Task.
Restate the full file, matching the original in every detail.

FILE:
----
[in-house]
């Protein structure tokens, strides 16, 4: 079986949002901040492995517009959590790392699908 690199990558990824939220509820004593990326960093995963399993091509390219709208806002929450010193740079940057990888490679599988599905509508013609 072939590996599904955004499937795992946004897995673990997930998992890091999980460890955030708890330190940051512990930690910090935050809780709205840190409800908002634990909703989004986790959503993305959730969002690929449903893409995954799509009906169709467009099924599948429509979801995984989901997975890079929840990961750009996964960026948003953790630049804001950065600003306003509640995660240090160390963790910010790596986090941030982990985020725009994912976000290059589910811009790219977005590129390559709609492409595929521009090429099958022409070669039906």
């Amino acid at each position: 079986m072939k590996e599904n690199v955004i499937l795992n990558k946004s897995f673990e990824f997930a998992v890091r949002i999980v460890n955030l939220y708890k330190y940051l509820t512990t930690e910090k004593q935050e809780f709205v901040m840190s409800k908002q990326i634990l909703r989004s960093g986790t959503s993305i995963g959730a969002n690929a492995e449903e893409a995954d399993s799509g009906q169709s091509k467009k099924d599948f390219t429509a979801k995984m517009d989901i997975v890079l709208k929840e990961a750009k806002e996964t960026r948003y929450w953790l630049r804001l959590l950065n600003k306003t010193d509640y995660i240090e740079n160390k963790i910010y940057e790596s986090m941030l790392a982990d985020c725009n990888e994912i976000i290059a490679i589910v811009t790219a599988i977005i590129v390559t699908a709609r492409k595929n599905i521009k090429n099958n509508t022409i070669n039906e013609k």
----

[in-house]
């Protein structure tokens, strides 16, 4: 079986949002901040492995517009959590790392699908 690199990558990824939220509820004593990326960093995963399993091509390219709208806002929450010193740079940057990888490679599988599905509508013609 072939590996599904955004499937795992946004897995673990997930998992890091999980460890955030708890330190940051512990930690910090935050809780709205840190409800908002634990909703989004986790959503993305959730969002690929449903893409995954799509009906169709467009099924599948429509979801995984989901997975890079929840990961750009996964960026948003953790630049804001950065600003306003509640995660240090160390963790910010790596986090941030982990985020725009994912976000290059589910811009790219977005590129390559709609492409595929521009090429099958022409070669039906």
């Amino acid at each position: 079986m072939k590996e599904n690199v955004i499937l795992n990558k946004s897995f673990e990824f997930a998992v890091r949002i999980v460890n955030l939220y708890k330190y940051l509820t512990t930690e910090k004593q935050e809780f709205v901040m840190s409800k908002q990326i634990l909703r989004s960093g986790t959503s993305i995963g959730a969002n690929a492995e449903e893409a995954d399993s799509g009906q169709s091509k467009k099924d599948f390219t429509a979801k995984m517009d989901i997975v890079l709208k929840e990961a750009k806002e996964t960026r948003y929450w953790l630049r804001l959590l950065n600003k306003t010193d509640y995660i240090e740079n160390k963790i910010y940057e790596s986090m941030l790392a982990d985020c725009n990888e994912i976000i290059a490679i589910v811009t790219a599988i977005i590129v390559t699908a709609r492409k595929n599905i521009k090429n099958n509508t022409i070669n039906e013609k």